The flesh is frail. Before long Max and his mind are constantly arguing about just what kind of game he's playing: On the one hand, there's Lola, young, beautiful, his soul mate, his destiny-woman; on the other, Lula Mae, visual evidence that God is a man. Eventually, Lola starts asking why her beloved looks so confused and uncertain all the time: "Just reviewing my life," says Max, "as a drowning man might do."
At this point our hero has only begun to drown, and so let us pause and also review a few other matters. Russell Hoban depicts a novelist named Max Lesser, who is much like himself (albeit 30 years younger). Eventually Max begins a novel about a painter named Moe Levy, much like himself, who becomes involved with women named Lulu and Linda Lou. Meanwhile, the two or three-page chapters of the book we're actually reading are bouncing back and forth between 1997, the time of the love intrigue, and 2001, the time when Max is trying to recapture his past, write about Moe and Charlotte, and somehow reconnect with his lost love.
Such Borges-like games are fairly common in modern fiction, and usually heavy-handed. But Hoban keeps his touch feather light. No doubt years of writing for children lead to knowing how to suggest a lot with simple diction: Limpid sentences touchingly evoke Max's feelings of utter loss. Moreover, one cherishes Hoban's casual pictures of the writer's disheveled life:
"Now they're standing in his workroom which looks like something between a shipwreck and a bomb site. Bulging ranks of books look down from the shelves and totter in stacks on the floor along with dangerous heaps and sprawls of videotapes. Max's computer sits on a trestle table in a welter of paper and CDs. Discarded pages litter the floor under his chair.
" 'This works for you, does it?' says Lola.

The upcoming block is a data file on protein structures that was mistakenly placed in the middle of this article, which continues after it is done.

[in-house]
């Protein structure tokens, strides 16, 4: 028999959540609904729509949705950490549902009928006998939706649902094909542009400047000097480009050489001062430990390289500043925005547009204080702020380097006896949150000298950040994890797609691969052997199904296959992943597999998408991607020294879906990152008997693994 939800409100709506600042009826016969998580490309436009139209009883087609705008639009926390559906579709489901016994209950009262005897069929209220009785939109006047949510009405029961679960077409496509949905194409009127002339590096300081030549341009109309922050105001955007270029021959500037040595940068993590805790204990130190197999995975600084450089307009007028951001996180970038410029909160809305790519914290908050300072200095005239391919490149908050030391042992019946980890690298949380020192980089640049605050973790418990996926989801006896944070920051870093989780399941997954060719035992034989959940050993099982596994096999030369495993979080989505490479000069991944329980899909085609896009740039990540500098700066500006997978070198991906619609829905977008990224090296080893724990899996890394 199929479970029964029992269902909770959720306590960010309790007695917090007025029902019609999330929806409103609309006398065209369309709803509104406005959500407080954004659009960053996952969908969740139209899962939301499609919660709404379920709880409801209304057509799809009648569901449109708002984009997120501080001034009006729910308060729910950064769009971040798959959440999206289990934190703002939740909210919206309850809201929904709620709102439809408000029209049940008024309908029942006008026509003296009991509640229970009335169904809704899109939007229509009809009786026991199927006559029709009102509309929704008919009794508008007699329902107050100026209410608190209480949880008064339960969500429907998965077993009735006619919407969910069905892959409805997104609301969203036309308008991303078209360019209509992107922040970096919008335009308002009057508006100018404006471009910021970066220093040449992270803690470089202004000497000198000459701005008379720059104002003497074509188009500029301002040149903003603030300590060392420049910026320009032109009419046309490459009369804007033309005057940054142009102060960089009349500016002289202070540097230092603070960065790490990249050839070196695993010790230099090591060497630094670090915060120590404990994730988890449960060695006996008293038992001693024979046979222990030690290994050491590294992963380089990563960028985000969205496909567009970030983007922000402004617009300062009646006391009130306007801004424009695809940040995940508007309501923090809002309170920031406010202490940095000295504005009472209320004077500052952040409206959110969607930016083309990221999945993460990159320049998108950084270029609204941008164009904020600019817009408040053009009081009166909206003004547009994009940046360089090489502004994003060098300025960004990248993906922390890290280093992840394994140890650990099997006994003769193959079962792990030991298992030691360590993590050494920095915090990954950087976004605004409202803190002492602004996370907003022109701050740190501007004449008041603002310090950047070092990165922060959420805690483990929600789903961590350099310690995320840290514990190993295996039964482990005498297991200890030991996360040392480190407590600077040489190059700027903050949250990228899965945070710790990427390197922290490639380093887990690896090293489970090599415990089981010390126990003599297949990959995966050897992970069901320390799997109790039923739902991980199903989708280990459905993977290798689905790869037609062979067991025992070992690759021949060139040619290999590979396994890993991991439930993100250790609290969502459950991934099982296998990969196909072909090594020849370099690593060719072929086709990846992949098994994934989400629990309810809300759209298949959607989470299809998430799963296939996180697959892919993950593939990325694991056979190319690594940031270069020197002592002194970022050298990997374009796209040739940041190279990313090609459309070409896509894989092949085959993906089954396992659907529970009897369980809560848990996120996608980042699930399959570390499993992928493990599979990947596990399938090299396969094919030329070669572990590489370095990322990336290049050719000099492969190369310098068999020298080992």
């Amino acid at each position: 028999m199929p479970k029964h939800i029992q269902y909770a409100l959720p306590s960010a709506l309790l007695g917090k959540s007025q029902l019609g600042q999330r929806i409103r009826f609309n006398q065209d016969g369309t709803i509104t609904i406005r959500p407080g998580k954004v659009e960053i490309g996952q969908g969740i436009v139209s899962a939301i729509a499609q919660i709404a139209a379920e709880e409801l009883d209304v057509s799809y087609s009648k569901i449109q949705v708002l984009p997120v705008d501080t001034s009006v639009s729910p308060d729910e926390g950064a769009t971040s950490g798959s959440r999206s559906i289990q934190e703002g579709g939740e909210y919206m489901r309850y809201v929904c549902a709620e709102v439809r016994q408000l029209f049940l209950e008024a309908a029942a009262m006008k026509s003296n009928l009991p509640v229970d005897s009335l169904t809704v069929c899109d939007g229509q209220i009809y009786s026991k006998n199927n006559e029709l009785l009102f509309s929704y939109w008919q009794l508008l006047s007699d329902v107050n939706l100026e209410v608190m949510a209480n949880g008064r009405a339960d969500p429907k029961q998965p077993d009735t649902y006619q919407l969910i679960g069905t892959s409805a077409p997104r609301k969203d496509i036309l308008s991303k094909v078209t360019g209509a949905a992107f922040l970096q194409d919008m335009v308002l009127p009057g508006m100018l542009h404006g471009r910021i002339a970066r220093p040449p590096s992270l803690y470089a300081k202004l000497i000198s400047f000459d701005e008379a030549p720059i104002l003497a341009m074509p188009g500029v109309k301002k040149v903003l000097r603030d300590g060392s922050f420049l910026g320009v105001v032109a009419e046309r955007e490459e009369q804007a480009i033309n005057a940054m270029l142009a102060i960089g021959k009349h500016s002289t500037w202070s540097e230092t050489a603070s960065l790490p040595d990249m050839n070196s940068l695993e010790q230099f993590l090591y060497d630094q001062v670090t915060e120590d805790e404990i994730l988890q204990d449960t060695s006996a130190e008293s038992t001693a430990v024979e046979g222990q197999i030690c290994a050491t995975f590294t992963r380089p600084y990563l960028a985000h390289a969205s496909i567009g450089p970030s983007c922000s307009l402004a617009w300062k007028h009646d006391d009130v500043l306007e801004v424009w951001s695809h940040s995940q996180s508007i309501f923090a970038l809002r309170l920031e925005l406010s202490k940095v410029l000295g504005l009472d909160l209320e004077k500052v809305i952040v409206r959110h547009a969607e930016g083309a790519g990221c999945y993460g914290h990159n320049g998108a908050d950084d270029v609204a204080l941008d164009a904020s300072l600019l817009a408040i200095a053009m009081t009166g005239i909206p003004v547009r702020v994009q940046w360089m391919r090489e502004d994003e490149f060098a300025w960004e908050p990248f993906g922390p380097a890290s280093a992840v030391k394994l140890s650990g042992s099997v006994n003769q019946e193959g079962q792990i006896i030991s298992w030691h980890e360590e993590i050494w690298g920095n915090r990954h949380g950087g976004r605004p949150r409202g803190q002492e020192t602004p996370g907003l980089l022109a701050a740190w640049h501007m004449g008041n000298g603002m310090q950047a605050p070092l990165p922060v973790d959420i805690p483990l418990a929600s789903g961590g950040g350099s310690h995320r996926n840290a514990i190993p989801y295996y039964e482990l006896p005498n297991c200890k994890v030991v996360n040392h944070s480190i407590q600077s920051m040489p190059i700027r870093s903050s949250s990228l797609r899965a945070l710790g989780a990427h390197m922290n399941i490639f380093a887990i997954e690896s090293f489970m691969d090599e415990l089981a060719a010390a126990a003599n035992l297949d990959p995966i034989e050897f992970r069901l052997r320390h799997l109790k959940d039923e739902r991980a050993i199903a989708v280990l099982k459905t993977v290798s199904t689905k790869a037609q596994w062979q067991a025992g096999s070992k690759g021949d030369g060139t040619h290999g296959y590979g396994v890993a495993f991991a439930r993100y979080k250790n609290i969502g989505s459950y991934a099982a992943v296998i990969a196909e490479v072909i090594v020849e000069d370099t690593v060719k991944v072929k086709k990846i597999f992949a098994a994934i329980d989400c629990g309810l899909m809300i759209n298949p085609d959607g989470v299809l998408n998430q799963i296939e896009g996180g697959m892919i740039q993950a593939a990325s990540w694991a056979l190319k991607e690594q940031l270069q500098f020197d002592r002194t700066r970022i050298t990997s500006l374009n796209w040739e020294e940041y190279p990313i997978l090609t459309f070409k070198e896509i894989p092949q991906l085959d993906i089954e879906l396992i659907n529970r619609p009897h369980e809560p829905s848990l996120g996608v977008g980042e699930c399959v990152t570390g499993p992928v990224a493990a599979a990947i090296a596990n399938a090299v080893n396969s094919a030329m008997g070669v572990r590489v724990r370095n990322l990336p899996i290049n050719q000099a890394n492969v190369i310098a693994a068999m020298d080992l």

" 'Oh yes. I don't know where everything is but I know where a lot of things are.' "
Since Russell Hoban is a man of intense, unexpected learning, Her Name Was Lola tells part of its story through allusions to Schubert's "Winterreise," H.P. Lovecraft, the I Ching, Willa Cather's My Antonia, the Diamond Sutra, Claude Lorrain and Oliver Onions's immortal ghost story "The Beckoning Fair One." Lola, we discover, has spent those missing four years learning to play ragas on the Indian sarod. As his regular readers know, the music, art and books Hoban mentions are always important to the author himself. "I work with the material that comes to me and I go where it takes me," says Max, echoing sentiments expressed in interviews by his creator. "All I can promise is that I'll explore the material."
Hoban certainly does that here, with his usual self-deprecating wit, a bit of melodrama and a real sense of both life's complexity and how deeply we sometimes yearn to redeem the past. "People are composed of memories, losses, longings and regrets." Max's love for Lola is so heartfelt -- despite his dalliance with Lula Mae -- that we want them back together. They deserve each other. And yet.
But I've said enough. Her Name Was Lola will haunt you as the memory of Lola haunts Max. Besides, it's the rare love story that explores the implications of "form and emptiness" -- which makes it, for that reason alone, all the more wonderful. •
Michael Dirda's e-mail address is email@example.com. His online discussion of books takes place each Wednesday at 2 p.m. on washingtonpost.com.
© 2004 The Washington Post Company